"Etienne Giroire, whose small 18.5 metres trimaran ATNinc.com capsized this morning around 0900hrs (CET/Paris) some 1500 miles from Guadeloupe and 900 miles from the Azores, was picked up a little after 1730hrs (CET/Paris) by the cargo ship CMA CGM. The Franco-American skipper is now on board and heading for Point-à-Pitre, expected next Tuesday at around 1030hrs (CET/Paris, 0530hrs local). The rescue operation was a collaboration between the Cross Griz-Nez and the MRCC, Norfolk, USA who should be credited for their efficiency."
A really interesting report this afternoon from Lionel Lemenchois, Multi 50 Class race leader, aboard Prince de Bretagne:
"Lionel Lemonchois (Prince de Bretagne): “It is complicated. The wind is going in all directions. To find the right shift you need to be patient. We (Lalou Roucayrol) are not that close, not really in the same conditions, like we were sailing against each other but I am trying to get close to him so that I can keep myself between him and Guadeloupe, to control him. Anything can happen. It is not going too badly. There is still a bit of a margin. 300 miles still to go should not offer too many big surprises. We can make it. Yesterday the boats were hurting a bit with cross seas and since then it has been really quiet, but now there is a big sun, I check the boat regularly and I cant see anything to worry about, no cracks and that is a good sign."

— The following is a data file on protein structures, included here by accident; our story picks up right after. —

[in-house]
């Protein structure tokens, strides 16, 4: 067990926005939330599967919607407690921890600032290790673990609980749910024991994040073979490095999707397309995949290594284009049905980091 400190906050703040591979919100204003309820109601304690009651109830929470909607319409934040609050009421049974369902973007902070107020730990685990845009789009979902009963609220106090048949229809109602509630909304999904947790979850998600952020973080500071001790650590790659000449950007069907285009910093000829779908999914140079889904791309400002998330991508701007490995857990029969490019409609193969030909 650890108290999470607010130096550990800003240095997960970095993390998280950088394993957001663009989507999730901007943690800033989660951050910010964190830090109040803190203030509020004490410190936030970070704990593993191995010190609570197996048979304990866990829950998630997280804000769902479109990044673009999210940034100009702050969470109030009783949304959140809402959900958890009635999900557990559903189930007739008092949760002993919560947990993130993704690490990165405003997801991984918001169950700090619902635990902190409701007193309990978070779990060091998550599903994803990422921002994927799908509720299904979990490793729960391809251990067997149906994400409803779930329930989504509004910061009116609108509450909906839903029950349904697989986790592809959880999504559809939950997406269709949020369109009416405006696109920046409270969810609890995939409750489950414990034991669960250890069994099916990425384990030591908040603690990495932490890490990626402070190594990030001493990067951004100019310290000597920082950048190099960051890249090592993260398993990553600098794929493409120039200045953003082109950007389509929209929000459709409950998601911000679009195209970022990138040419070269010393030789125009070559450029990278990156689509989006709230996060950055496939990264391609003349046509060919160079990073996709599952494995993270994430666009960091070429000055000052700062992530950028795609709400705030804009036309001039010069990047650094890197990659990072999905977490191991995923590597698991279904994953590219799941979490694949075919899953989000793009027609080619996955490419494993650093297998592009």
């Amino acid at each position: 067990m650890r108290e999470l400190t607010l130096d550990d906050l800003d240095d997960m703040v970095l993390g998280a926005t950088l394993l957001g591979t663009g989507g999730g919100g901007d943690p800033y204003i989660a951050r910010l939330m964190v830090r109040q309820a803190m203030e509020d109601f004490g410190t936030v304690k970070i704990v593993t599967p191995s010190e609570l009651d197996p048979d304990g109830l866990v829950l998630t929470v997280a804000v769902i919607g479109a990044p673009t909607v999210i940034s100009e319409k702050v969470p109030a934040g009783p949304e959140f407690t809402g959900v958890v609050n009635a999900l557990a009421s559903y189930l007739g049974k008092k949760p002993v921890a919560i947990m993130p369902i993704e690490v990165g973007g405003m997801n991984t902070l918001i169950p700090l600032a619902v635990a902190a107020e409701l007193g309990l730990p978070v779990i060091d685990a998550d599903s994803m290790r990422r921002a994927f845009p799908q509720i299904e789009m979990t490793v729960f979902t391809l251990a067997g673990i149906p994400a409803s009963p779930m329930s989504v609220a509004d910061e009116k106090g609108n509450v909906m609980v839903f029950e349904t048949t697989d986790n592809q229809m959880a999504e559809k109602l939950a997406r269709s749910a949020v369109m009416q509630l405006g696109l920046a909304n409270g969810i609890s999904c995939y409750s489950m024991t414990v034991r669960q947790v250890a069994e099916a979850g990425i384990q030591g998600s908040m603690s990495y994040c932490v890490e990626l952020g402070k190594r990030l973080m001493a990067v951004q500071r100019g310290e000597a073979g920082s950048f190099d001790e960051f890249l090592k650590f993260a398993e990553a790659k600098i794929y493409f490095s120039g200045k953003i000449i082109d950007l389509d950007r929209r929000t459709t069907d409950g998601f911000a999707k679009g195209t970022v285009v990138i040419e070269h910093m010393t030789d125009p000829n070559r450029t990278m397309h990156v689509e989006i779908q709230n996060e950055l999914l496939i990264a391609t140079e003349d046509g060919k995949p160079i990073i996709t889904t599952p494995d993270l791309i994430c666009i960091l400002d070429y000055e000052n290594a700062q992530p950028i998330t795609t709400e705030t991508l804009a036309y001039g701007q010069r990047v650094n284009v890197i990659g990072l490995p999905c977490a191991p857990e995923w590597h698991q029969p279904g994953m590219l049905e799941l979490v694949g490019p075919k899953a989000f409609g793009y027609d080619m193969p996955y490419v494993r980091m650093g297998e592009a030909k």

While a lot of the interest in Multi 50 Class is directed at the two front running boats, Phillipe Laperche in third, is staging a quiet revolt of his own. With the two guys up front in very light air and doing five and three knots in nearly dead air close to the finish, Laperche is flying along at 12.3 knots and closing the distance to second (46 miles) quite rapidly. His wind should hold for another day, if you believe the meteo predictions at the RdR site, and that could carry him right into the thick of it with Roucayrol for second.
I don't know if he can catch Lemenchois in the lead without also bringing down the fresh breeze, but it makes for an interesting finish for all three boats, however it shakes-out.
Looking at the position map below with the meteo overlay, you can see why Laperche is moving along at a better clip than are the two other boats. He came into Guadeloupe from a much different angle and has been fortunate with the wind on that side of the island.
Lemenchois has said he will cover Roucayrol and stay between him and the finish line, which is a good race tactic for two boats. If it turns out to be three boats, though, the scene is ripe for one of the trailing boats to take a bit of a flyer in hopes of hitting it big with wind outside the Lemenchois track and then blow past both of the game players and take the whole thing.
Very interesting stuff and we'll just have to wait to see how it unfolds.
Well, there have been some very interesting changes overnight in the Class 50 multihull division. As expected, third place skipper, Philippe Laperche has moved right up within 33 miles of the leading boat, driven by Lionel Lemenchois and to within 17 miles of Lalou Roucayrol in second. He is still coming in from the north while the other two boats are sailing in from the northeast.